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Neurology Research International
Volume 2011, Article ID 563784, 7 pages
Review Article

Huntington's Disease: An Immune Perspective

1Centre for Infection, Immunity and Disease Mechanisms, Biosciences School of Health Sciences and Social Care, Brunel University, West London UB8 3PH, UK
2Centre of Biotechnology and Bioinformatics, School of Life Sciences, Jawaharlal Nehru Institute for Advanced Study, Secunderabad, Andhra Pradesh, India
3Centre for Cellular and Molecular Biology, Uppal Road, Hyderabad 500 007, India
4Unit of Neurology, Department of Neurological Disorders, Santa Chiara Hospital, Largo Medaglie d'oro 1, 38100 Trento, Italy

Received 17 November 2010; Revised 31 March 2011; Accepted 12 May 2011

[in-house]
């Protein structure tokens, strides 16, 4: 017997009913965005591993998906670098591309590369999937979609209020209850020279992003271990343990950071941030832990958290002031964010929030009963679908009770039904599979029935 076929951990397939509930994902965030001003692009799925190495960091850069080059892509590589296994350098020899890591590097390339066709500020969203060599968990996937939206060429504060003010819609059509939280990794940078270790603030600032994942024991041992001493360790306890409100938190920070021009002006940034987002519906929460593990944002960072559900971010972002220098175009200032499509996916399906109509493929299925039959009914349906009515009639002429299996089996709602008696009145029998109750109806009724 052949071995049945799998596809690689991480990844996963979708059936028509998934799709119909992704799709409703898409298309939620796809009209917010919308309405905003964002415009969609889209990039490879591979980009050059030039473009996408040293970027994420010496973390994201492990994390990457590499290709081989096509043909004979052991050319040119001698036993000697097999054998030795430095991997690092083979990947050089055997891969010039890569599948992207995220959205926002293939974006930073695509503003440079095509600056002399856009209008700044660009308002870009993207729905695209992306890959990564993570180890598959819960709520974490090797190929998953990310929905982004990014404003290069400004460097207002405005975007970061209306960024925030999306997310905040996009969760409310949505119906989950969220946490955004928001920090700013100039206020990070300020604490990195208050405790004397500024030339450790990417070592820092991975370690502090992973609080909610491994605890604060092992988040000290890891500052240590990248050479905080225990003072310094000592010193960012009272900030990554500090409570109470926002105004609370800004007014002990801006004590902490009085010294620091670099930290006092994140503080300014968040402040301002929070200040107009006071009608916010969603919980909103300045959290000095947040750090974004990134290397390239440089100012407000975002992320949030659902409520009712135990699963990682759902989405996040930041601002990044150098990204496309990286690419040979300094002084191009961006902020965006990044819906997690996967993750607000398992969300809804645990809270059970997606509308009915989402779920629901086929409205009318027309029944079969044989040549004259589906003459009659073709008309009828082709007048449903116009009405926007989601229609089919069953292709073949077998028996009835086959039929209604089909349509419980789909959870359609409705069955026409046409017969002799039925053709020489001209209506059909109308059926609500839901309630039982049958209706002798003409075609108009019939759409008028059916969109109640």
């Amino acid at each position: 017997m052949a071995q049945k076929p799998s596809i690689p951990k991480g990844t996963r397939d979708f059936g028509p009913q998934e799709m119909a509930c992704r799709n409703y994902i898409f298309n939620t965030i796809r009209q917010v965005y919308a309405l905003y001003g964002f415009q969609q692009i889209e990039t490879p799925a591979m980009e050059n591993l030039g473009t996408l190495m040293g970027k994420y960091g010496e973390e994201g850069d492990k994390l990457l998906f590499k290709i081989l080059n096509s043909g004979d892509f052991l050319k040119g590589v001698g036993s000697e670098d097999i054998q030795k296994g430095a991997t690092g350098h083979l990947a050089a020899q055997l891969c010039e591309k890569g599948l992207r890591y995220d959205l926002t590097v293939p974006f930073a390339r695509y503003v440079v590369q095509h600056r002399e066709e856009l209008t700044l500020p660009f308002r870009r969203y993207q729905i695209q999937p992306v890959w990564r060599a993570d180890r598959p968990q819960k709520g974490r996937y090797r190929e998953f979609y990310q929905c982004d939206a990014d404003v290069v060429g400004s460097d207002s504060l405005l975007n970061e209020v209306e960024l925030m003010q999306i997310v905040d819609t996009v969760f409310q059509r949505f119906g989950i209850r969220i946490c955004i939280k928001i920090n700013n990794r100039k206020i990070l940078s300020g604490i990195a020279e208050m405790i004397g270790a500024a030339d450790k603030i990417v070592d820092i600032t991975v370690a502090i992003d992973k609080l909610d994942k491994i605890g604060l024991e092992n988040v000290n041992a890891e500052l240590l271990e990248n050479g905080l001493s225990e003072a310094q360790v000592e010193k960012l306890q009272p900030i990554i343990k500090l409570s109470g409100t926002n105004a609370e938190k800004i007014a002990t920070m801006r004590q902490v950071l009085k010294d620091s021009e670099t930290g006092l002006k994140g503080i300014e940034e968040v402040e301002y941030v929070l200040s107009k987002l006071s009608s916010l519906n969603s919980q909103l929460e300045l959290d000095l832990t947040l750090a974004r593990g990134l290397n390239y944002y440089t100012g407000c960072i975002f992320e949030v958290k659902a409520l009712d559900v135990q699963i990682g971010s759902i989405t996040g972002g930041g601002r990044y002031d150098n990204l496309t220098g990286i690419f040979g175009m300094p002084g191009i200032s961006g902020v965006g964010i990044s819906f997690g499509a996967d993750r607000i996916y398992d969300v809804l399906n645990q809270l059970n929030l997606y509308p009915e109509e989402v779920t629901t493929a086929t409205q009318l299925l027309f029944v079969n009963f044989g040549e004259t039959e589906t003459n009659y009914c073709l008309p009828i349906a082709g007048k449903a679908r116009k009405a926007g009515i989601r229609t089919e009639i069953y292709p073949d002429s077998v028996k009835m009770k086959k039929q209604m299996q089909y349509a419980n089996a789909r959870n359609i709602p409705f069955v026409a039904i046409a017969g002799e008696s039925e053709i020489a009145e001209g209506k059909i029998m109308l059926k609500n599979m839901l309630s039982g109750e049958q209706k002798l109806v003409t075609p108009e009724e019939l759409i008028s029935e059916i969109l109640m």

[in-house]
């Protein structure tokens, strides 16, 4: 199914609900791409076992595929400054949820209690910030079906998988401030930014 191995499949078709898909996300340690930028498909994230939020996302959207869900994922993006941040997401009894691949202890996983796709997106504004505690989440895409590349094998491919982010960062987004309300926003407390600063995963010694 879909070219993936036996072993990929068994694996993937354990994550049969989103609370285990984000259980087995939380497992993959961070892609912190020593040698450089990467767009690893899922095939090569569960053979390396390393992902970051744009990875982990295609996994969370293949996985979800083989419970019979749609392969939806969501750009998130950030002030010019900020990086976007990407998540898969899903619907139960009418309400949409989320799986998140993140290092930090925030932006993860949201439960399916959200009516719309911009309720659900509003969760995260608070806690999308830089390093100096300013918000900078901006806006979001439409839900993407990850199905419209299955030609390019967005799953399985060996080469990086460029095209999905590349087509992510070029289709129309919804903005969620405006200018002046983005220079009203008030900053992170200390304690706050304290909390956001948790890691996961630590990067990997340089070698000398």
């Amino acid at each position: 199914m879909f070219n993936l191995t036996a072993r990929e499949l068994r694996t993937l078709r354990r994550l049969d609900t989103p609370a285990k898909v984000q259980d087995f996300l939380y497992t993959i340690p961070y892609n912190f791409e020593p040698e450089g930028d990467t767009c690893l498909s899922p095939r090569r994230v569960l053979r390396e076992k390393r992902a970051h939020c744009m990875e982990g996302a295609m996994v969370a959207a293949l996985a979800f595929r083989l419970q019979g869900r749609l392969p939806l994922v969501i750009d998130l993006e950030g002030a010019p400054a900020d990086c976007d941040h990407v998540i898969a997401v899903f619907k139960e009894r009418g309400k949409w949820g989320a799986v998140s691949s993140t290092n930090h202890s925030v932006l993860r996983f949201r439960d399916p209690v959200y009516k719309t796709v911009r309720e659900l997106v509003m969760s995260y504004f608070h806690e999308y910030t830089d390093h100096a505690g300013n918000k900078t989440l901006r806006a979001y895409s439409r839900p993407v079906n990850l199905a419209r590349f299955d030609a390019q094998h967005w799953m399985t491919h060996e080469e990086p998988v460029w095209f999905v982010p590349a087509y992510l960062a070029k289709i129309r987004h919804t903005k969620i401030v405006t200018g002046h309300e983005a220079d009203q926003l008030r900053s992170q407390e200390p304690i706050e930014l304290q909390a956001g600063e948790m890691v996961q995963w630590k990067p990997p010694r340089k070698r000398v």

Academic Editor: Mohammed Rachidi

Copyright © 2011 Annapurna Nayak et al. This is an open access article distributed under the Creative Commons Attribution License, which permits unrestricted use, distribution, and reproduction in any medium, provided the original work is properly cited.


Huntington's disease (HD) is a progressive neurodegenerative disorder that is caused by abnormal expansion of CAG trinucleotide repeats. Neuroinflammation is a typical feature of most neurodegenerative diseases that leads to an array of pathological changes within the affected areas in the brain. The neurodegeneration in HD is also caused by aberrant immune response in the presence of aggregated mutant huntingtin protein. The effects of immune activation in HD nervous system are a relatively unexplored area of research. This paper summarises immunological features associated with development and progression of HD.